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Starting the College Planning Process

It’s never too early to start thinking about college planning. In fact, it’s a good idea to start the process as early as your freshman year in high school.

As a freshman in high school you’ll want to begin educating yourself on the college application process. In addition, make sure that the courses you take in high school meet your future college goals. And don’t forget to get involved early in extracurricular activities that you can include later on your applications.

During your sophomore year you’ll want to sign up for the PSAT and take leadership roles in your extracurricular activities. If a college fair is available take the time to attend and start learning about all of your options.

In the course of your junior year it will be important to research college majors, the financial aid process, and FAFSA (Free Application for Federal Student Aid). If you’re taking AP courses, it’s time to begin studying for your AP exams. You could even take the SAT at this point if you want to prepare for early admission.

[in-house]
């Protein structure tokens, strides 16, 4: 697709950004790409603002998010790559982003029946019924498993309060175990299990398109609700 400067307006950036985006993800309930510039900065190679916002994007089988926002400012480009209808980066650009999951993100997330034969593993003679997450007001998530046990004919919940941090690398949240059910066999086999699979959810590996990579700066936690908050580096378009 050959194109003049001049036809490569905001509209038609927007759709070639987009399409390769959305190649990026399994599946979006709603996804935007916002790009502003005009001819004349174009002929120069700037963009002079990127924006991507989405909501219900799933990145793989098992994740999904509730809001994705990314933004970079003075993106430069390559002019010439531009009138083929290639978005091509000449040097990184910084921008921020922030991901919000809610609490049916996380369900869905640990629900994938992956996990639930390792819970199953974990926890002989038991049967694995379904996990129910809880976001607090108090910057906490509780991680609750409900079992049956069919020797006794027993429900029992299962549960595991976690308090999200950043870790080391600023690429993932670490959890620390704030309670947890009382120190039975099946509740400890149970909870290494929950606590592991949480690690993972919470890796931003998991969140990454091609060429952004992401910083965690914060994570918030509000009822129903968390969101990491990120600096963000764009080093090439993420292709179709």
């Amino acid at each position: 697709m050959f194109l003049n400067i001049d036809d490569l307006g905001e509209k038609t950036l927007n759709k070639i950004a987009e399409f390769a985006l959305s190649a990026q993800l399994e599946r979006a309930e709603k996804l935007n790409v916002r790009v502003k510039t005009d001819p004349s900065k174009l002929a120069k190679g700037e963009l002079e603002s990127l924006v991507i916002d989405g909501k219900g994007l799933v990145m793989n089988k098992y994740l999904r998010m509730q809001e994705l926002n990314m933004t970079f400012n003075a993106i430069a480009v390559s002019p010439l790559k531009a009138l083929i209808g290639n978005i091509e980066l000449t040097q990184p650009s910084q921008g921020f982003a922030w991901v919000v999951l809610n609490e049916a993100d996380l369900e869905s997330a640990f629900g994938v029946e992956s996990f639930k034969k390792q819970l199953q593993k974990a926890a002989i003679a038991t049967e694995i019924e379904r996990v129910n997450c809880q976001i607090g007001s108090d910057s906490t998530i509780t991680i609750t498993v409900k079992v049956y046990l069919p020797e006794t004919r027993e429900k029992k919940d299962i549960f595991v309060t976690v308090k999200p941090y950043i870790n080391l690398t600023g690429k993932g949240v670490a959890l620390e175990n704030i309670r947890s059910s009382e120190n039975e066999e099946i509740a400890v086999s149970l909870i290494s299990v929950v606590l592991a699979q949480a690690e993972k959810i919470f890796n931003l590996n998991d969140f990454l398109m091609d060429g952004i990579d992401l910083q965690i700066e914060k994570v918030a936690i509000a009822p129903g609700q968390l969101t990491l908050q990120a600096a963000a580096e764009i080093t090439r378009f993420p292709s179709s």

Senior year is crunch time. Take the SAT early so you can retake it later if desired. Submit your FAFSA form after your parents have completed their tax forms. You’ll also want to visit college campuses, fill out college applications, request letters of recommendation from teachers and coaches, and apply for scholarships.

Most importantly, get your application in by the required deadline! Every school has a different deadline, but most deadlines are in December or January for the following August/September classes.  Remember to visit the school’s website for their specific admission information.

A good resource to take advantage of during the college planning process is www.fafsa.ed.gov. Another great site that can help you determine which school is best for you is www.collegeboard.com.

College planning can definitely be overwhelming, but starting the process early can help alleviate stress and ensure you cover all your bases.  


Posted: 11/29/2012 with 0 comments

Categories: College, Education, Planning



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